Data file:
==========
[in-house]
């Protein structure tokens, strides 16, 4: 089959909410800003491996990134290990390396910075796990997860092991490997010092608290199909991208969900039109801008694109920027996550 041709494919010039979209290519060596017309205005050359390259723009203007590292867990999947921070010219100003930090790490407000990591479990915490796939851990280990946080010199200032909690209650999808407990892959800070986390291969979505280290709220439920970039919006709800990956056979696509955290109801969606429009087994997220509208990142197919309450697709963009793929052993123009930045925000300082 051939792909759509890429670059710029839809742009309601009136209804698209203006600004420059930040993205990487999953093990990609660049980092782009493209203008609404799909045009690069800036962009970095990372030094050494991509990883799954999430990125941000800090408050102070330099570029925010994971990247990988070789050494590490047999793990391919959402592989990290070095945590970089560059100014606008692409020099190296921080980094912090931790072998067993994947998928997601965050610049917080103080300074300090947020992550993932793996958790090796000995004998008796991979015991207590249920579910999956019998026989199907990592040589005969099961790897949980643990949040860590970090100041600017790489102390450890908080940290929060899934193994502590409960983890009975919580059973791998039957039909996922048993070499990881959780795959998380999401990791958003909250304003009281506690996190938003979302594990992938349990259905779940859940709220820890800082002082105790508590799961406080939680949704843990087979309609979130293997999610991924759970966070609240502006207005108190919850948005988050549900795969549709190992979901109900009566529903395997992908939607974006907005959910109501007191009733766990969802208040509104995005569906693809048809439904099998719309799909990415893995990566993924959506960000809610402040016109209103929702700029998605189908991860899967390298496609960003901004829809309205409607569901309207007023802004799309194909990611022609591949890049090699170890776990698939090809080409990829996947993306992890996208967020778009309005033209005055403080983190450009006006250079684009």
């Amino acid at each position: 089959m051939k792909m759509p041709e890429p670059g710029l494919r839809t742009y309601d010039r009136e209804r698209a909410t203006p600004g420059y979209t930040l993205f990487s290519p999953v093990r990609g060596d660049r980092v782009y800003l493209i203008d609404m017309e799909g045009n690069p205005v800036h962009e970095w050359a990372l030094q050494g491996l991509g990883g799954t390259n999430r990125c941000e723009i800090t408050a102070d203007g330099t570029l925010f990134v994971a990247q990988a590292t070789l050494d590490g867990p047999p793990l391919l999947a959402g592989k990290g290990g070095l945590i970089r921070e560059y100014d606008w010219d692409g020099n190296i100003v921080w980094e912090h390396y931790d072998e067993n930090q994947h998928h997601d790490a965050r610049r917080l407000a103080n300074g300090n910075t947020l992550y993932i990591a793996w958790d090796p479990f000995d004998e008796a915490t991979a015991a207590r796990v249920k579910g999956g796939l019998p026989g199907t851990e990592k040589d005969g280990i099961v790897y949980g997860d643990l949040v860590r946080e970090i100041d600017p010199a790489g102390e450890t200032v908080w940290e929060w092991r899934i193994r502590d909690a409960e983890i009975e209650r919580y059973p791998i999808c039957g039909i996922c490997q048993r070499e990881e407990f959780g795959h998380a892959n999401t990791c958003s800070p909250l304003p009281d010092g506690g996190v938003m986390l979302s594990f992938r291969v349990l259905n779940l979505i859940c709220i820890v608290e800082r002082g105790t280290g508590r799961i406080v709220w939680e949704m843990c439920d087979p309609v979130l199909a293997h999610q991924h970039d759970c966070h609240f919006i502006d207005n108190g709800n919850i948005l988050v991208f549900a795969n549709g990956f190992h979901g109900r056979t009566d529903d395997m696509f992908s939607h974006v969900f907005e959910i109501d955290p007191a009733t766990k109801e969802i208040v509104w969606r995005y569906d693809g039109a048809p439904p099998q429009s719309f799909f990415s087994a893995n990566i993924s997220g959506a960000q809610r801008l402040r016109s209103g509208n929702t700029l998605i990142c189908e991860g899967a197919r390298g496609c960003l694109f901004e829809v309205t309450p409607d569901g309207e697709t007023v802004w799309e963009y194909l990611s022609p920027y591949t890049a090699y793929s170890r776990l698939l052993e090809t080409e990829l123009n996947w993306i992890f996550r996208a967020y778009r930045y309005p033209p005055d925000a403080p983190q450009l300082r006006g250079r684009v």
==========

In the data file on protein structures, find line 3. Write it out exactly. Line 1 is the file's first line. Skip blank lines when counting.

């Amino acid at each position: 089959m051939k792909m759509p041709e890429p670059g710029l494919r839809t742009y309601d010039r009136e209804r698209a909410t203006p600004g420059y979209t930040l993205f990487s290519p999953v093990r990609g060596d660049r980092v782009y800003l493209i203008d609404m017309e799909g045009n690069p205005v800036h962009e970095w050359a990372l030094q050494g491996l991509g990883g799954t390259n999430r990125c941000e723009i800090t408050a102070d203007g330099t570029l925010f990134v994971a990247q990988a590292t070789l050494d590490g867990p047999p793990l391919l999947a959402g592989k990290g290990g070095l945590i970089r921070e560059y100014d606008w010219d692409g020099n190296i100003v921080w980094e912090h390396y931790d072998e067993n930090q994947h998928h997601d790490a965050r610049r917080l407000a103080n300074g300090n910075t947020l992550y993932i990591a793996w958790d090796p479990f000995d004998e008796a915490t991979a015991a207590r796990v249920k579910g999956g796939l019998p026989g199907t851990e990592k040589d005969g280990i099961v790897y949980g997860d643990l949040v860590r946080e970090i100041d600017p010199a790489g102390e450890t200032v908080w940290e929060w092991r899934i193994r502590d909690a409960e983890i009975e209650r919580y059973p791998i999808c039957g039909i996922c490997q048993r070499e990881e407990f959780g795959h998380a892959n999401t990791c958003s800070p909250l304003p009281d010092g506690g996190v938003m986390l979302s594990f992938r291969v349990l259905n779940l979505i859940c709220i820890v608290e800082r002082g105790t280290g508590r799961i406080v709220w939680e949704m843990c439920d087979p309609v979130l199909a293997h999610q991924h970039d759970c966070h609240f919006i502006d207005n108190g709800n919850i948005l988050v991208f549900a795969n549709g990956f190992h979901g109900r056979t009566d529903d395997m696509f992908s939607h974006v969900f907005e959910i109501d955290p007191a009733t766990k109801e969802i208040v509104w969606r995005y569906d693809g039109a048809p439904p099998q429009s719309f799909f990415s087994a893995n990566i993924s997220g959506a960000q809610r801008l402040r016109s209103g509208n929702t700029l998605i990142c189908e991860g899967a197919r390298g496609c960003l694109f901004e829809v309205t309450p409607d569901g309207e697709t007023v802004w799309e963009y194909l990611s022609p920027y591949t890049a090699y793929s170890r776990l698939l052993e090809t080409e990829l123009n996947w993306i992890f996550r996208a967020y778009r930045y309005p033209p005055d925000a403080p983190q450009l300082r006006g250079r684009v």